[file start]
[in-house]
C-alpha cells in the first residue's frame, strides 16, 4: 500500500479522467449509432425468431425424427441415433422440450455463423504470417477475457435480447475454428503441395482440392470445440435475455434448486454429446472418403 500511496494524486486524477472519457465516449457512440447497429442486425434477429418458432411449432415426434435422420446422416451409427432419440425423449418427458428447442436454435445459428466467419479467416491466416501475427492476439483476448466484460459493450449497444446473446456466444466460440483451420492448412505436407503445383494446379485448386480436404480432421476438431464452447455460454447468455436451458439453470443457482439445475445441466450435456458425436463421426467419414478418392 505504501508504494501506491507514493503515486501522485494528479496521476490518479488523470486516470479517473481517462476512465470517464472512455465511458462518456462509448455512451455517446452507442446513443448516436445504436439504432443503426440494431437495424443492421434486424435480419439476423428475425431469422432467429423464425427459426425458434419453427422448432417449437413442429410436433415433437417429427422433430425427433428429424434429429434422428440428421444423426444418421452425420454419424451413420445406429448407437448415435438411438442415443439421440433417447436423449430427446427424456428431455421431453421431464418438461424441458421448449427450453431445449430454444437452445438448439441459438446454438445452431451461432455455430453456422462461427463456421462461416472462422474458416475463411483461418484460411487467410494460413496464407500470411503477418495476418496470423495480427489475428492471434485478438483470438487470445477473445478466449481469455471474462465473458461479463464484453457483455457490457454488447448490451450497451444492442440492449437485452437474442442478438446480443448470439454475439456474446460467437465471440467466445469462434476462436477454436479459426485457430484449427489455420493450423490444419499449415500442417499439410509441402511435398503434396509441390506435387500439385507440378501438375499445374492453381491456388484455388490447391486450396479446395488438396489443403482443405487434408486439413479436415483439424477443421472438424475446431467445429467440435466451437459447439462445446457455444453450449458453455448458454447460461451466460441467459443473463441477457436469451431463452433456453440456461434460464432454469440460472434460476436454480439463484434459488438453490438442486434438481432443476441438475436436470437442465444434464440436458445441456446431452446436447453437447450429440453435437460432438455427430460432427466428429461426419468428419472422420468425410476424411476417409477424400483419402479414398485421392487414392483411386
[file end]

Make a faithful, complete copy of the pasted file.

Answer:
[in-house]
C-alpha cells in the first residue's frame, strides 16, 4: 500500500479522467449509432425468431425424427441415433422440450455463423504470417477475457435480447475454428503441395482440392470445440435475455434448486454429446472418403 500511496494524486486524477472519457465516449457512440447497429442486425434477429418458432411449432415426434435422420446422416451409427432419440425423449418427458428447442436454435445459428466467419479467416491466416501475427492476439483476448466484460459493450449497444446473446456466444466460440483451420492448412505436407503445383494446379485448386480436404480432421476438431464452447455460454447468455436451458439453470443457482439445475445441466450435456458425436463421426467419414478418392 505504501508504494501506491507514493503515486501522485494528479496521476490518479488523470486516470479517473481517462476512465470517464472512455465511458462518456462509448455512451455517446452507442446513443448516436445504436439504432443503426440494431437495424443492421434486424435480419439476423428475425431469422432467429423464425427459426425458434419453427422448432417449437413442429410436433415433437417429427422433430425427433428429424434429429434422428440428421444423426444418421452425420454419424451413420445406429448407437448415435438411438442415443439421440433417447436423449430427446427424456428431455421431453421431464418438461424441458421448449427450453431445449430454444437452445438448439441459438446454438445452431451461432455455430453456422462461427463456421462461416472462422474458416475463411483461418484460411487467410494460413496464407500470411503477418495476418496470423495480427489475428492471434485478438483470438487470445477473445478466449481469455471474462465473458461479463464484453457483455457490457454488447448490451450497451444492442440492449437485452437474442442478438446480443448470439454475439456474446460467437465471440467466445469462434476462436477454436479459426485457430484449427489455420493450423490444419499449415500442417499439410509441402511435398503434396509441390506435387500439385507440378501438375499445374492453381491456388484455388490447391486450396479446395488438396489443403482443405487434408486439413479436415483439424477443421472438424475446431467445429467440435466451437459447439462445446457455444453450449458453455448458454447460461451466460441467459443473463441477457436469451431463452433456453440456461434460464432454469440460472434460476436454480439463484434459488438453490438442486434438481432443476441438475436436470437442465444434464440436458445441456446431452446436447453437447450429440453435437460432438455427430460432427466428429461426419468428419472422420468425410476424411476417409477424400483419402479414398485421392487414392483411386